Subject: Re: [boost] Any interest in Compile Time Hash Containers library?
From: John Maddock (jz.maddock_at_[hidden])
Date: 2019-01-24 08:49:24
While I don't personally have a use for it, I can see that someone will,
and besides, it's kind of cool that you can do that ;)
Question: would the interface be better specified with a constexpr
initializer-list constructor rather than templating on an array of
data?Â That way you would have complete control of memory layout as
well?Â Or am I misinterpreting things?
On 21/01/2019 13:39, Ivan Matek via Boost wrote:
> Hi everybody, my first message, I hope I do not mess this up.
> I was contemplating writing a Compile Time Hash Containers library and I
> wrote a test implementation for sets and benchmarked it against mostly
> ska:: sets since they are the best.
> Document is here:
> It is quite long, but it aims to provide a introduction to the problem for
> people unfamiliar with details of hashing, and also it goes into a lot of
> discussions, if you care just about the numbers you can skip the "boring
> My interpretation of benchmarks is that it performs very well in some
> cases, decently in others, but I am biased. :)
> Code is not available online since I do not want to dump a test project
> online without extensive documentation, but if somebody has a problem that
> may be benefited by this test implementation feel free to let me know, I
> would be happy to get some real world feedback on prototype.
> Limitations is that test implementation only works for sets, so no maps and
> if your objects are not integers you will probably not get much speedup.
> Also if your set has more than 100ish items GCC will run out of memory and
> VC++ does not compile code at all, so clang is the only way for most use
> cases today.
> One more disclaimer is that I do not want this library to be some beast
> like ranges that takes years to implement, so if after reading the document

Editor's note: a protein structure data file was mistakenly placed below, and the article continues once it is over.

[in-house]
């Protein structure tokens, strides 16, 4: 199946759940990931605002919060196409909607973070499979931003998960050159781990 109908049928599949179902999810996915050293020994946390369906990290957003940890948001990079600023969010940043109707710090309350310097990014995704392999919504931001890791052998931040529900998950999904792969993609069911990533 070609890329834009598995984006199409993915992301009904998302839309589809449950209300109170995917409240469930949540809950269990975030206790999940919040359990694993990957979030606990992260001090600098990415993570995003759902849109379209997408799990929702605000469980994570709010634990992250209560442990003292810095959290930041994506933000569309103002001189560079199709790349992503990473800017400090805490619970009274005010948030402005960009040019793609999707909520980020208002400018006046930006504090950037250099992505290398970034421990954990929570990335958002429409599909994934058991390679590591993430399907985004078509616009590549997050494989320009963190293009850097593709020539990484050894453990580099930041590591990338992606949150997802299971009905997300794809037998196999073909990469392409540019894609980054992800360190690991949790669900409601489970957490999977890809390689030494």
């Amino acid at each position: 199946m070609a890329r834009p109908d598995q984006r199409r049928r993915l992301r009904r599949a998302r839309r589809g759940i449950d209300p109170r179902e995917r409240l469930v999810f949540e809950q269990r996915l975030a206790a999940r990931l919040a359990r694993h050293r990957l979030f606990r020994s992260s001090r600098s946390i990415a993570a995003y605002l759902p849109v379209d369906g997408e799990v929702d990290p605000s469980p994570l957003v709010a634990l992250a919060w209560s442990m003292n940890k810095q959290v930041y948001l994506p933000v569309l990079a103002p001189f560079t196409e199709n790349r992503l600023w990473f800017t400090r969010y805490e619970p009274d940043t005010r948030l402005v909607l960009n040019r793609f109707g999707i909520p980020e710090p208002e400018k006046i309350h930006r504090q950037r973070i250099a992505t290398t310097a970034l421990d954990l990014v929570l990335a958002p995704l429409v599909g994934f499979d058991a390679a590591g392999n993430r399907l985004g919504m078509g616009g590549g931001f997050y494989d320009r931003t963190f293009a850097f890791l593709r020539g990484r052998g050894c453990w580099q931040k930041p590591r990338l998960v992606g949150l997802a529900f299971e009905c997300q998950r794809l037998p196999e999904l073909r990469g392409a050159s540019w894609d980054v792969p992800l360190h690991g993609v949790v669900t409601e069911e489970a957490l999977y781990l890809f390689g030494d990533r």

> you consider implementation quite basic I won't be offended :) In other
> words I feel that library like this although relatively simple compared to
> regular Boost libraries can provide quite a lot of benefit for some
> usecases where people really really care about performance of hash
> containers where values are known during compile time.
> I know you can not predict the future of an unimplemented library, but I
> would be happy with some general feedback, and if you think this library
> would be nice boost proposal I would be interested in some pointers wrt how
> to proceed.
> If somebody wonders how user code looks at the moment:
> #include "cxhash_set.h"
> // also could be a result of constexpr function, no need for initializer
> static constexpr std::array<int, 20>
> int main()
> cxhash_set<ints> ints_set;
> // contains could(should be?) static, but for now it is "normal" member
> std::cout << std::boolalpha << ints_set.contains(21) << std::endl;
> std::cout << std::boolalpha << ints_set.contains(22) << std::endl;
> P.S. feel free to comment in the google doc, I actually find mailing lists
> quite limited when it comes to prolonged and or detailed discussions.
> Maybe we can ping Alexandrescu for an instance of dlang forums, so we get a
> better discussion tools, and he gets a way to convert us to D. :)
> Unsubscribe & other changes: http://lists.boost.org/mailman/listinfo.cgi/boost
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